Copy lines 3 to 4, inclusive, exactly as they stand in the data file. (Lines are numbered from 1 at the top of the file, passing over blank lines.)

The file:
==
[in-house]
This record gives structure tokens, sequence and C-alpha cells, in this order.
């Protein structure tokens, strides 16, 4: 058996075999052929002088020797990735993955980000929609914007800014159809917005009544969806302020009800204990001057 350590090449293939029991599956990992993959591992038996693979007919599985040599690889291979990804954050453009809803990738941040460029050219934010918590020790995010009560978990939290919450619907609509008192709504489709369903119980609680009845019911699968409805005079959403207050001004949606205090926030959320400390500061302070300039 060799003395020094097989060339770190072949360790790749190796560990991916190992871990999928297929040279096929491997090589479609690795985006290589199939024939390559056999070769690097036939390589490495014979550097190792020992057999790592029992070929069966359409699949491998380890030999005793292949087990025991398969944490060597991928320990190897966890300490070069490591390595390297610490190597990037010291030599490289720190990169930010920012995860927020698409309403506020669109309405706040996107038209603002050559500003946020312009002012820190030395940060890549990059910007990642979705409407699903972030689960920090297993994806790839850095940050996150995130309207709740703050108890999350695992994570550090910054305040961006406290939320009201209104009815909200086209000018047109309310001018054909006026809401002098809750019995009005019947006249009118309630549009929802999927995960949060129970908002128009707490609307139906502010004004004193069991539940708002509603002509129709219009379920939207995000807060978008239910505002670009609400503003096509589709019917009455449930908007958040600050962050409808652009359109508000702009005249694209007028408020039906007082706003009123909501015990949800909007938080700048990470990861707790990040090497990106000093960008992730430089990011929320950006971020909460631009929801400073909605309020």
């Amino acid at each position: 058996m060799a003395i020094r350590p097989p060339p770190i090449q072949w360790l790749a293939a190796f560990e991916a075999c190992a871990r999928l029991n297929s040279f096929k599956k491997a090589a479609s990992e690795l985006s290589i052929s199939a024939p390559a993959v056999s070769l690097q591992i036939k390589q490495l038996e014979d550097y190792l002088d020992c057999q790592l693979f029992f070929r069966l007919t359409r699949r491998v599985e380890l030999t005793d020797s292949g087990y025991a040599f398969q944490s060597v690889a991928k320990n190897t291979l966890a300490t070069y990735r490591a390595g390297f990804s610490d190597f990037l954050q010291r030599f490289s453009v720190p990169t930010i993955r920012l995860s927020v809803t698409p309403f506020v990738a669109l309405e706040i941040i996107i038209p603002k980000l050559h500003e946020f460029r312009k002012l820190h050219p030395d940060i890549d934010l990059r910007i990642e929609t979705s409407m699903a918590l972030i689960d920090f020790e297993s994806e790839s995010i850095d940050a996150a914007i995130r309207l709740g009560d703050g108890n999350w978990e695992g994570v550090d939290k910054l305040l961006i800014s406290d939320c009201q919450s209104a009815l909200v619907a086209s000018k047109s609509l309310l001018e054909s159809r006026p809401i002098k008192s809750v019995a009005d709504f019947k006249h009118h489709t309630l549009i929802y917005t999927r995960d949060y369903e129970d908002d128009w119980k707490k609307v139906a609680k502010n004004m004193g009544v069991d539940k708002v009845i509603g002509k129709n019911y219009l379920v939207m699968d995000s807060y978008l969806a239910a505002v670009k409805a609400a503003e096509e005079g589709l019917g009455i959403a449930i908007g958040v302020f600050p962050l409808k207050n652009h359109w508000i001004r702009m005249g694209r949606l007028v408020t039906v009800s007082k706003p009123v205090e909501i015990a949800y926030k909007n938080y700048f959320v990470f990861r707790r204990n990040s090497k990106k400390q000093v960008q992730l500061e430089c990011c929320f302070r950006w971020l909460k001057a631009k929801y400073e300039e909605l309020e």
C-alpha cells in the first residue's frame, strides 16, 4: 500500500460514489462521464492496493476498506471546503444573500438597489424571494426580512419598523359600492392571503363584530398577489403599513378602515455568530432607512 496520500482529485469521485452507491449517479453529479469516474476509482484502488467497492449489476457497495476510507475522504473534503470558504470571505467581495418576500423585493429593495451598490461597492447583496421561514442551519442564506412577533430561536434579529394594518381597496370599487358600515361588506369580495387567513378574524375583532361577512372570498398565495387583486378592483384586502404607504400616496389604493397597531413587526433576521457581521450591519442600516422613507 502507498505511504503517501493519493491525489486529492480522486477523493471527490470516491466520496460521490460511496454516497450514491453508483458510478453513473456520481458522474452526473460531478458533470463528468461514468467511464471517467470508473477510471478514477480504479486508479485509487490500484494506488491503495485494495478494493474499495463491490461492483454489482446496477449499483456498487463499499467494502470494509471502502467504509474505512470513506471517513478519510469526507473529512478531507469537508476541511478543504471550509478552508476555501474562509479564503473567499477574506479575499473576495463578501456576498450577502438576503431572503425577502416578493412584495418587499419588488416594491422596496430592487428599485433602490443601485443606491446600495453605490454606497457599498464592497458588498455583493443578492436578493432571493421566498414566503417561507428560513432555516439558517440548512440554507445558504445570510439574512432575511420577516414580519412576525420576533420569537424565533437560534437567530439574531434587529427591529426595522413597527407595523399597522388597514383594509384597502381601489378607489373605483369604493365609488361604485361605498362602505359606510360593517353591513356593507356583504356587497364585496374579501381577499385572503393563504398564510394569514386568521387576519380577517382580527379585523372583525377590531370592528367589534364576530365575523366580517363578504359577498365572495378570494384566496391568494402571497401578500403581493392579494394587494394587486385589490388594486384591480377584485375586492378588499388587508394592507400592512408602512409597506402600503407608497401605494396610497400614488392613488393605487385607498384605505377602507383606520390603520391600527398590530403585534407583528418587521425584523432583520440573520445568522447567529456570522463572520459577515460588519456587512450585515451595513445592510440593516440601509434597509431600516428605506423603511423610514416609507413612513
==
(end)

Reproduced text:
């Protein structure tokens, strides 16, 4: 058996075999052929002088020797990735993955980000929609914007800014159809917005009544969806302020009800204990001057 350590090449293939029991599956990992993959591992038996693979007919599985040599690889291979990804954050453009809803990738941040460029050219934010918590020790995010009560978990939290919450619907609509008192709504489709369903119980609680009845019911699968409805005079959403207050001004949606205090926030959320400390500061302070300039 060799003395020094097989060339770190072949360790790749190796560990991916190992871990999928297929040279096929491997090589479609690795985006290589199939024939390559056999070769690097036939390589490495014979550097190792020992057999790592029992070929069966359409699949491998380890030999005793292949087990025991398969944490060597991928320990190897966890300490070069490591390595390297610490190597990037010291030599490289720190990169930010920012995860927020698409309403506020669109309405706040996107038209603002050559500003946020312009002012820190030395940060890549990059910007990642979705409407699903972030689960920090297993994806790839850095940050996150995130309207709740703050108890999350695992994570550090910054305040961006406290939320009201209104009815909200086209000018047109309310001018054909006026809401002098809750019995009005019947006249009118309630549009929802999927995960949060129970908002128009707490609307139906502010004004004193069991539940708002509603002509129709219009379920939207995000807060978008239910505002670009609400503003096509589709019917009455449930908007958040600050962050409808652009359109508000702009005249694209007028408020039906007082706003009123909501015990949800909007938080700048990470990861707790990040090497990106000093960008992730430089990011929320950006971020909460631009929801400073909605309020």
């Amino acid at each position: 058996m060799a003395i020094r350590p097989p060339p770190i090449q072949w360790l790749a293939a190796f560990e991916a075999c190992a871990r999928l029991n297929s040279f096929k599956k491997a090589a479609s990992e690795l985006s290589i052929s199939a024939p390559a993959v056999s070769l690097q591992i036939k390589q490495l038996e014979d550097y190792l002088d020992c057999q790592l693979f029992f070929r069966l007919t359409r699949r491998v599985e380890l030999t005793d020797s292949g087990y025991a040599f398969q944490s060597v690889a991928k320990n190897t291979l966890a300490t070069y990735r490591a390595g390297f990804s610490d190597f990037l954050q010291r030599f490289s453009v720190p990169t930010i993955r920012l995860s927020v809803t698409p309403f506020v990738a669109l309405e706040i941040i996107i038209p603002k980000l050559h500003e946020f460029r312009k002012l820190h050219p030395d940060i890549d934010l990059r910007i990642e929609t979705s409407m699903a918590l972030i689960d920090f020790e297993s994806e790839s995010i850095d940050a996150a914007i995130r309207l709740g009560d703050g108890n999350w978990e695992g994570v550090d939290k910054l305040l961006i800014s406290d939320c009201q919450s209104a009815l909200v619907a086209s000018k047109s609509l309310l001018e054909s159809r006026p809401i002098k008192s809750v019995a009005d709504f019947k006249h009118h489709t309630l549009i929802y917005t999927r995960d949060y369903e129970d908002d128009w119980k707490k609307v139906a609680k502010n004004m004193g009544v069991d539940k708002v009845i509603g002509k129709n019911y219009l379920v939207m699968d995000s807060y978008l969806a239910a505002v670009k409805a609400a503003e096509e005079g589709l019917g009455i959403a449930i908007g958040v302020f600050p962050l409808k207050n652009h359109w508000i001004r702009m005249g694209r949606l007028v408020t039906v009800s007082k706003p009123v205090e909501i015990a949800y926030k909007n938080y700048f959320v990470f990861r707790r204990n990040s090497k990106k400390q000093v960008q992730l500061e430089c990011c929320f302070r950006w971020l909460k001057a631009k929801y400073e300039e909605l309020e």